|Prime Minister Manmohan Singh inspects the honour guard at Moscow’s Vnukovo airport on Sunday while Russian troops take part in a joint military training exercise in Rajasthan. (AFP)
Moscow, Oct. 20: A blustery breeze, rolling clouds and leafless trees delicately filigreed against a late autumn sky greeted Prime Minister Manmohan Singh this afternoon as he arrived here on the first leg of his last major foreign trip — the chill offering not just a balm after the heat and dust of the fractious politics back home, but also the promise of warmth that an old friendship affords.
There are no big-bang announcements expected when Manmohan and Vladimir Putin meet tomorrow — no nuclear deal, no mega defence agreement, no big energy pact. And unlike George W. Bush, Putin is not known to be the Prime Minister’s hero or best buddy. He is unlikely to be told that the people of India “deeply love him”.
|Mikhail Bogdanov, the Russian deputy foreign minister, at Vnukovo
airport on Sunday. (PTI)
Yet the significance of the visit lies in its very routine-ness; the big takeaway is that there are no big takeaways —just a steady, stable relationship that renews itself bit by bit every year, year upon year.
Russia, for India, is something like an old sweater — a bit frayed at the edges, misshapen by repeated washings (and a particularly cataclysmic whirl back in 1990), not very trendy, but for all that, still valuable and trustworthy.
The foundations of the relationship may lie in the days of the Cold War when India became close to the Soviet Union and every taxi driver on the boulevards of this magnificent city was rumoured to dance to Raj Kapoor’s Main Awara Hoon.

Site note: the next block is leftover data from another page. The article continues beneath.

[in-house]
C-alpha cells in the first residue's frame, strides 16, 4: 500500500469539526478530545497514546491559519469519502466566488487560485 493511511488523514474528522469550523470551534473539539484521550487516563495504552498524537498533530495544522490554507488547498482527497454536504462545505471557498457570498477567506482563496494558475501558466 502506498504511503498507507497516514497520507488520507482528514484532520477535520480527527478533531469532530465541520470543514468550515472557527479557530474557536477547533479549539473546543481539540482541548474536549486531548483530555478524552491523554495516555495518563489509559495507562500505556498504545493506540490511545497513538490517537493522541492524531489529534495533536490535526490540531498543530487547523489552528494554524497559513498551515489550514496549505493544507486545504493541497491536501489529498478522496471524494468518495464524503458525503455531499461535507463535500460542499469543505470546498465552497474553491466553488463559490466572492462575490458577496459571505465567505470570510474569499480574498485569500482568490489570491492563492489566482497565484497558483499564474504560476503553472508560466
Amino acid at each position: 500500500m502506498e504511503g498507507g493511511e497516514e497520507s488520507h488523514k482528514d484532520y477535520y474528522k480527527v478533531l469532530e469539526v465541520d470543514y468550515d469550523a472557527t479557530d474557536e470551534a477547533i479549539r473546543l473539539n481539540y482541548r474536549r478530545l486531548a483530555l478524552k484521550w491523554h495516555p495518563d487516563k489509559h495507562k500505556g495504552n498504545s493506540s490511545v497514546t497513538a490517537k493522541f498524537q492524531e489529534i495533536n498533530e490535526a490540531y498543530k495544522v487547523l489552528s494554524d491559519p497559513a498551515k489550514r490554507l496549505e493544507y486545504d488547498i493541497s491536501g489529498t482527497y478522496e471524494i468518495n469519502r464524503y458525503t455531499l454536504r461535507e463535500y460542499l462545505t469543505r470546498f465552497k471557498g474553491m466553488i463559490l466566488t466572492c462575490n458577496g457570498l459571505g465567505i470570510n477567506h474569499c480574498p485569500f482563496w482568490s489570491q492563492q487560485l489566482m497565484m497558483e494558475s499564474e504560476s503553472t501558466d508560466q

But what gives the bilateral relations heft today is not any “back in the USSR” nostalgia but a much more hardnosed, pragmatic outlook that draws from the past without being tied down to it.
Indian diplomats who have served in the Soviet Union and then Russia concede that the 1990s were a period of turbulence, of “transition” for both countries.
The collapse of the Soviet Union shook the world, and for much longer than ten days. Even as the “successor state” of Russia was beginning to find its feet from the debris around it, India began its own economic reforms that including jettisoning the old ways of doing trade and business and diplomacy.
From an almost exclusive dependence on the Soviet Union for defence equipment and armaments, India started “diversifying” its suppliers, much to the chagrin of Moscow. On its part, Russia was going through its own identity crisis.
“Russia has always been torn between its Eurasian and European identity. Sometimes it sees itself as part of the greater European homeland, and sometimes it sees itself as an Asian power, a Pacific power,” an official said, pointing out that in the aftermath of the Soviet collapse, Eurocentrism had come to the fore and that Putin himself was much more westward-looking in his initial years.
But Putin has evolved (partly out of a sense of betrayal by western Europe, which tried to whittle down Russia’s area of influence by weaning away former Soviet republics) and become much more interested in reviving Russia’s old ties with Asia.
The renewed India-Russia ties can be traced back to Putin’s visit to India in October 2000 when the two countries signed the “Declaration on the India-Russia Strategic Partnership”, under which several institutionalised dialogue mechanisms were set up “to ensure regular interaction and follow-up on cooperation activities”.
Since 2000, India and Russia have capped these dialogue mechanisms with an annual dialogue at the highest level, alternately held in New Delhi and Moscow. Tomorrow’s summit is the 14th in the series, the tenth to be attended by Manmohan Singh — five of them in Moscow.
These dialogues not only cement bilateral ties in traditional areas such as defence cooperation, space cooperation, atomic energy, science and technology et al, but of late have become important in achieving “strategic congruence” in dealing with international and regional issues.
Put simply, India and Russia (together with China, to a large degree) are forming a loose partnership in working out responses to volatile situations in Syria, Iran and, most of all, Afghanistan.
The possible fallout of the US troop withdrawal from Afghanistan next summer is thus likely to figure high on Manmohan’s conversations in Moscow tomorrow and in Beijing later this week, sources said, probably much higher than any defence or energy deal.